analysis Real-time analysis Structured and multi-structured data

Event stream processing technology that combines sophisticated analytics and natural language processing technologies can be utilised to enable real-time opinion mining on millions of public tweets to gain a view into brand performance that in turn can help organisations understand target audiences and shape decision-making.

Real-time offer

management Real time analysis Structured and multi-structured data

In-memory technology and advanced analytics tools can be used to calculate loyalty card points in real time so that when a customer enters the store, they are provided with real-time offers based on loyalty status and specific store inventory.

On-line recommendation engine


Analytics Multi-structured data HDFS can be used to store and process huge volumes of online behaviour data and used in conjunction with Mahout’s library of machine learning algorithms (which operates on top of Hadoop) and the Pig language to recommend complementary products based on predictive analysis for cross-selling.

Customer segmentation analysis


analysis Structured data In-memory visual analytic tools can query and analyse large amounts of structured data providing a fast and interactive way to segment customers based on behaviour, or attributes of customer data to help quickly identify potential growth or profitable customer segments.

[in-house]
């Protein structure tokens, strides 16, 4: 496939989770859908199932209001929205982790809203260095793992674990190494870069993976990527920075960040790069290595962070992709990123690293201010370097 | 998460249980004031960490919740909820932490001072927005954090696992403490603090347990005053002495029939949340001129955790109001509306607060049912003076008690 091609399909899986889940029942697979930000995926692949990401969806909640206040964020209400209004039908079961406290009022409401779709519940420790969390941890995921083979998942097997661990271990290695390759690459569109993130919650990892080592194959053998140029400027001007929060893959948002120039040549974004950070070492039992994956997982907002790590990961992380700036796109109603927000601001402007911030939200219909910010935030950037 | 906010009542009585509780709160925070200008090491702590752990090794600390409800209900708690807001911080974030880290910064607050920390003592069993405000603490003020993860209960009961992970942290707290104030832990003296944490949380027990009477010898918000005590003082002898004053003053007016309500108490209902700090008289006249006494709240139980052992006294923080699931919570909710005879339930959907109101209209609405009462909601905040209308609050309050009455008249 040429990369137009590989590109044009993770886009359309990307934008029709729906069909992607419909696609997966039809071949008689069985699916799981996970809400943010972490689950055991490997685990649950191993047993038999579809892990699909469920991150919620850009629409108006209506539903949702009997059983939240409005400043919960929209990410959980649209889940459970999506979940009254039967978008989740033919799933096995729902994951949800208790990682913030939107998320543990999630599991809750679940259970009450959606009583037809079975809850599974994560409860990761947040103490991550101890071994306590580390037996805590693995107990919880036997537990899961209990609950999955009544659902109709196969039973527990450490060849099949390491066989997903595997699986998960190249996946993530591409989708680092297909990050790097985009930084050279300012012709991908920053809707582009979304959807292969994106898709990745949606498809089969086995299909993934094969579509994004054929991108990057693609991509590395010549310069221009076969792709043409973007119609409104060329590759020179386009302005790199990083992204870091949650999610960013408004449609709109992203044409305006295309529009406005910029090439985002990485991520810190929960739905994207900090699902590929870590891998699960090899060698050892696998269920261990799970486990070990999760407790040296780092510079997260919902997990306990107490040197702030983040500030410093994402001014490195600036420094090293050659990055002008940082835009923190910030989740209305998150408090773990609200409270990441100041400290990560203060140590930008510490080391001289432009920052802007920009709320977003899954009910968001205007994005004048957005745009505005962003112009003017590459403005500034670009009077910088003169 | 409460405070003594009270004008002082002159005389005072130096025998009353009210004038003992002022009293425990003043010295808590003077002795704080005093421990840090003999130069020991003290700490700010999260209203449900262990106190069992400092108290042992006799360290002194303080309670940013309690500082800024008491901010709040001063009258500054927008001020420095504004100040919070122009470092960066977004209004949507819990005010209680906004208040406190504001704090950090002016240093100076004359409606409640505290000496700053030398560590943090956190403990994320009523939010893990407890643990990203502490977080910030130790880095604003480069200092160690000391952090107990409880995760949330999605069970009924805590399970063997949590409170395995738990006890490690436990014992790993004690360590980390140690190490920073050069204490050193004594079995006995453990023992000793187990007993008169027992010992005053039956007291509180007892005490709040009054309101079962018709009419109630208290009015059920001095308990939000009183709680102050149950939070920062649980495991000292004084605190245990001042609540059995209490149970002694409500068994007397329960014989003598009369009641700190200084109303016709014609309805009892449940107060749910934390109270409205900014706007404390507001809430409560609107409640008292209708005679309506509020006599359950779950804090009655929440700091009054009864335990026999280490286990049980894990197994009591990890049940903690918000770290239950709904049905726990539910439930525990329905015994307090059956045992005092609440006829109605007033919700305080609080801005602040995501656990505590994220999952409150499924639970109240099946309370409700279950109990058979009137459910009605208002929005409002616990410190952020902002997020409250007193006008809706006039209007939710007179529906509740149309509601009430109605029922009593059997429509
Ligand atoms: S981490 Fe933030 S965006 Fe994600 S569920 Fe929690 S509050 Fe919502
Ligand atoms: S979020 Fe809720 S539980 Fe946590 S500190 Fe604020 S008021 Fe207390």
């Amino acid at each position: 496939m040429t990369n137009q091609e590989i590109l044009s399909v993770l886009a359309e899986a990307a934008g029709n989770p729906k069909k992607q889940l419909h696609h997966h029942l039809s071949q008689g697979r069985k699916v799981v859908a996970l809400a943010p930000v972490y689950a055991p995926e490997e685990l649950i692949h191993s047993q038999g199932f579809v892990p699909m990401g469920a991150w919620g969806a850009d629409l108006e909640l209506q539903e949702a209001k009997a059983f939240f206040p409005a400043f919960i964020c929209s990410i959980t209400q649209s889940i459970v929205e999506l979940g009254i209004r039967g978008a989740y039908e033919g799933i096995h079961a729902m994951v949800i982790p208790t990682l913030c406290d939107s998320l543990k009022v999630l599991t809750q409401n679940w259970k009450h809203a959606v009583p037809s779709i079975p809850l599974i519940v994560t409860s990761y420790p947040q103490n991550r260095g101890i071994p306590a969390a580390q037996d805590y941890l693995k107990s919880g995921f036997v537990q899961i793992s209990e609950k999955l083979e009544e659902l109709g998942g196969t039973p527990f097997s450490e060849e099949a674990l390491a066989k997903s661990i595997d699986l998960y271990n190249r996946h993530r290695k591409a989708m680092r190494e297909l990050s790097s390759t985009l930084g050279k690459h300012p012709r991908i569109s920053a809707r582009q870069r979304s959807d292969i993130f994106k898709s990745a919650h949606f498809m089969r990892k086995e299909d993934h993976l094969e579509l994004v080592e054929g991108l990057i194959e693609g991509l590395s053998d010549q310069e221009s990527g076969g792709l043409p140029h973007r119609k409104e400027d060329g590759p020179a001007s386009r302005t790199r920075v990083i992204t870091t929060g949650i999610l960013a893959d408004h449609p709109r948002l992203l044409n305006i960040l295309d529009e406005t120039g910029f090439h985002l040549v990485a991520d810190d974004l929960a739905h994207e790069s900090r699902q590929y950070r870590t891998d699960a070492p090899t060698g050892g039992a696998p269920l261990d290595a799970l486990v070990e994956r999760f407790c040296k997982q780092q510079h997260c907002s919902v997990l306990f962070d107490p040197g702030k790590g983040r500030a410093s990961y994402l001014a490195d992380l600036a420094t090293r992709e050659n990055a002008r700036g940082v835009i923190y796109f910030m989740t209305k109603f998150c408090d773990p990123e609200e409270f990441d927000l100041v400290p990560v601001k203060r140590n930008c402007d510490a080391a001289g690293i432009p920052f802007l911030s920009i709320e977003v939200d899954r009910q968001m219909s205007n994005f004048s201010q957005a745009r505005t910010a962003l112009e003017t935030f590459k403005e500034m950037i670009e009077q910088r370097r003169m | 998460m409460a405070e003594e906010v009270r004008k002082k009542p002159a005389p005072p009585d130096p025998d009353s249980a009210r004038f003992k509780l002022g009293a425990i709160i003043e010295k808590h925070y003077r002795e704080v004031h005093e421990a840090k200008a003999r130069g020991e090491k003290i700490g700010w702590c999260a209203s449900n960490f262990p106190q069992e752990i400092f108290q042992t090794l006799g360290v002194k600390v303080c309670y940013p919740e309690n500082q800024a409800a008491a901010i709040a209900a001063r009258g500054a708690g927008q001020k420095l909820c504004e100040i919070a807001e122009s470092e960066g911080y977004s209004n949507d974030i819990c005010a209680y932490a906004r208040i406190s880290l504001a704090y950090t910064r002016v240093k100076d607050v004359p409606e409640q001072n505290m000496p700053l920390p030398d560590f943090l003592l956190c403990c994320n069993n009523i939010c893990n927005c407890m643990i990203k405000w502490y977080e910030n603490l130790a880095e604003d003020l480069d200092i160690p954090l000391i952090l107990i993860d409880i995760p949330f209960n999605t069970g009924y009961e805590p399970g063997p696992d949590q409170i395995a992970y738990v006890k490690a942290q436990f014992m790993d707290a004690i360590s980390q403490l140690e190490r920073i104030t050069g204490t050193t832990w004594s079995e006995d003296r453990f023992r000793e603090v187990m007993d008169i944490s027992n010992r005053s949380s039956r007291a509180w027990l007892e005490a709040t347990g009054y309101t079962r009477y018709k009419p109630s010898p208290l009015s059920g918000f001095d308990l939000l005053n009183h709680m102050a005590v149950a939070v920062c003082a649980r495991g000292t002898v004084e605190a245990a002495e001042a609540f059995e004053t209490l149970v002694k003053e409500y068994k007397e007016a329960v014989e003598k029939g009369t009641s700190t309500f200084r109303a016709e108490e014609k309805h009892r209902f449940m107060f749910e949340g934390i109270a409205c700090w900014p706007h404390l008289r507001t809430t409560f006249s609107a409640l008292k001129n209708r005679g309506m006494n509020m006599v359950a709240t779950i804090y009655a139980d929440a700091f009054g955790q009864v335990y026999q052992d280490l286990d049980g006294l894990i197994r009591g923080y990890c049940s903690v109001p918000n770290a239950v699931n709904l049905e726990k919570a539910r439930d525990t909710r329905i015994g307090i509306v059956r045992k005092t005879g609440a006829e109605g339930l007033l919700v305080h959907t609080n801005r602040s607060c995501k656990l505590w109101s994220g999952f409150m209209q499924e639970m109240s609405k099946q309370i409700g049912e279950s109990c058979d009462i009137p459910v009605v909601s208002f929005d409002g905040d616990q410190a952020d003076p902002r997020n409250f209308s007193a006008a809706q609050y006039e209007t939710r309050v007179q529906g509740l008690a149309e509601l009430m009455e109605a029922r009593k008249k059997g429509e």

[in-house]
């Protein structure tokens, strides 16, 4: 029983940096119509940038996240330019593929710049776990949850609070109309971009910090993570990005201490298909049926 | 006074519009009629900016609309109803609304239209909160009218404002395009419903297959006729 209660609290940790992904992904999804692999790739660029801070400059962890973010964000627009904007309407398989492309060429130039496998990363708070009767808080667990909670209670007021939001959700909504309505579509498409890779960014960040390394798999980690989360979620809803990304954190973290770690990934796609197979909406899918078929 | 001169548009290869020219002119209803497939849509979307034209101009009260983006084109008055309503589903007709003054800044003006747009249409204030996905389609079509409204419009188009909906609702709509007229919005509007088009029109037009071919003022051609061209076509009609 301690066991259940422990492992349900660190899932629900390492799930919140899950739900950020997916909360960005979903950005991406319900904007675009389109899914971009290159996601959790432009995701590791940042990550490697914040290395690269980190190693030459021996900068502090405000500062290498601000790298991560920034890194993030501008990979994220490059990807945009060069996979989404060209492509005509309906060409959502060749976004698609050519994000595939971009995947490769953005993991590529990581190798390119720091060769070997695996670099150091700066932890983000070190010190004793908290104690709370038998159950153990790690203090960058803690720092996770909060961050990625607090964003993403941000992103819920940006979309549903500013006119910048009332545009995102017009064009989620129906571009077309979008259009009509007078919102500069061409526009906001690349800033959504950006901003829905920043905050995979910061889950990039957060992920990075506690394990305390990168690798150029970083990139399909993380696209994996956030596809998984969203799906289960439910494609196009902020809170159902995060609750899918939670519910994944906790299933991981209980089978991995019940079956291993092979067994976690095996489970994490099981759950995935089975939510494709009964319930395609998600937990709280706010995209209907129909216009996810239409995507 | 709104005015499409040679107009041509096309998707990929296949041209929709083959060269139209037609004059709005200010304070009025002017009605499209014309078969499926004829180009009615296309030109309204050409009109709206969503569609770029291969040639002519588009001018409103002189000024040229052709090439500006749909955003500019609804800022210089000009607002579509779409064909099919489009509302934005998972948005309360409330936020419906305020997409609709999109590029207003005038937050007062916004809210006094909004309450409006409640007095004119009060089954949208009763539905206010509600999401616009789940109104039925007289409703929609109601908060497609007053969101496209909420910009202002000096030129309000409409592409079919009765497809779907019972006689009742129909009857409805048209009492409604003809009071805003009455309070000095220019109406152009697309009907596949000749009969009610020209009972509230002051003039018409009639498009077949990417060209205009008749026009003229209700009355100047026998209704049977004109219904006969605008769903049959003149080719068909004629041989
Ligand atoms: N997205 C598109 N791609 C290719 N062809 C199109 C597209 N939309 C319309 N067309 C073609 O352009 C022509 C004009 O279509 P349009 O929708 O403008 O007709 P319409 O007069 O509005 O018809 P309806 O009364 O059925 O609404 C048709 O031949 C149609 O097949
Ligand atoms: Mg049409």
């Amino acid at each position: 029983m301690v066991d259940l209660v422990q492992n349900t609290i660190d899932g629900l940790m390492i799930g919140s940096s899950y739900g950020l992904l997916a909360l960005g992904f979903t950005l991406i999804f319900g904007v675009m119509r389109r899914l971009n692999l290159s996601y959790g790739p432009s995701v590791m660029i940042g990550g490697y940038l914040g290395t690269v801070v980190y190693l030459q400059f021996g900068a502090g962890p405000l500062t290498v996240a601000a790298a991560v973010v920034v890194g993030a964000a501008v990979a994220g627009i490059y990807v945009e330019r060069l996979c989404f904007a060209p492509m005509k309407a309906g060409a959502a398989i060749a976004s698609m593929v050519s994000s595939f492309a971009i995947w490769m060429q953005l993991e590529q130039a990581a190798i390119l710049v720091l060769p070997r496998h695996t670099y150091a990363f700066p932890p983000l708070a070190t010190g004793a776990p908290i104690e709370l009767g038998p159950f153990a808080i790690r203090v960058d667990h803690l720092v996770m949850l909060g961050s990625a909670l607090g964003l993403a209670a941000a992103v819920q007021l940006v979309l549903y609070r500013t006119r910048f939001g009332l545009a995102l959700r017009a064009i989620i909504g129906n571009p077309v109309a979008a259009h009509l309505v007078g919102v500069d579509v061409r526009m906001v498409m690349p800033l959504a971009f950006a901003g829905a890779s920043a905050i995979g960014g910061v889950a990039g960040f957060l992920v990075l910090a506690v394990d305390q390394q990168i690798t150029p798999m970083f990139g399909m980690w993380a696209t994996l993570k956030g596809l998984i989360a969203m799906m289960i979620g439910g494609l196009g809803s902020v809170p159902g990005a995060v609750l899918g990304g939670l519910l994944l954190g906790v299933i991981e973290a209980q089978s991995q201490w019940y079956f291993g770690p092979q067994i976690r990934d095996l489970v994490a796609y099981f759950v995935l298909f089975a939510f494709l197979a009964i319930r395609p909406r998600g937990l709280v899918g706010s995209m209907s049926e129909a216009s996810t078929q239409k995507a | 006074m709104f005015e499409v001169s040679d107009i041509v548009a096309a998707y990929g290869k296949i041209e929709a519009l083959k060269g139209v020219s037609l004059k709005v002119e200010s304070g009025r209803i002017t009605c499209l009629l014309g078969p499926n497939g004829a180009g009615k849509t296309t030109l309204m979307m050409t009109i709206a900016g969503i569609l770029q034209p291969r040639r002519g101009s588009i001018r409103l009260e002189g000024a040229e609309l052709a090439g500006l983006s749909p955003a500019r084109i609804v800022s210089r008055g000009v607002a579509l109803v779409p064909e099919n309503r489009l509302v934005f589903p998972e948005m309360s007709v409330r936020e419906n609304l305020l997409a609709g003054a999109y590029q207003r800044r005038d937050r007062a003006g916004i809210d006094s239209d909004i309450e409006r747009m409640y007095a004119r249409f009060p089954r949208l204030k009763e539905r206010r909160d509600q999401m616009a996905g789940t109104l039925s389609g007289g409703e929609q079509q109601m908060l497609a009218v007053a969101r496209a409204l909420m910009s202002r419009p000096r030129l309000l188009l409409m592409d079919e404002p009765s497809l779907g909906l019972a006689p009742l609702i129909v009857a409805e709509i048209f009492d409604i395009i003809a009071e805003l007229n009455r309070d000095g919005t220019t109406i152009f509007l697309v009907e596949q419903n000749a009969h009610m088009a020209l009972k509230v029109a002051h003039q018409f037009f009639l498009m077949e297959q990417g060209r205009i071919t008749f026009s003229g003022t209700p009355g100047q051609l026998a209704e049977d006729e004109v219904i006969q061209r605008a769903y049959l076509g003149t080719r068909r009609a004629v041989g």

Drug research Exploratory Multi –

Structured Hadoop MapReduce can support the processing and interpretation of large amounts of research data. The ability to easily and economically store data in its rawest form without the need for rigid formatting means analysts can focus their efforts on building hypotheses and exploring what questions could be asked of that data.

On-line recommendation engine


Analytics Multi-structured data HDFS can be used to store and process huge volumes of online behaviour data and used in conjunction with Mahout’s library of machine learning algorithms (which operates on top of Hadoop) and the Pig language to recommend complementary products based on predictive analysis for cross-selling.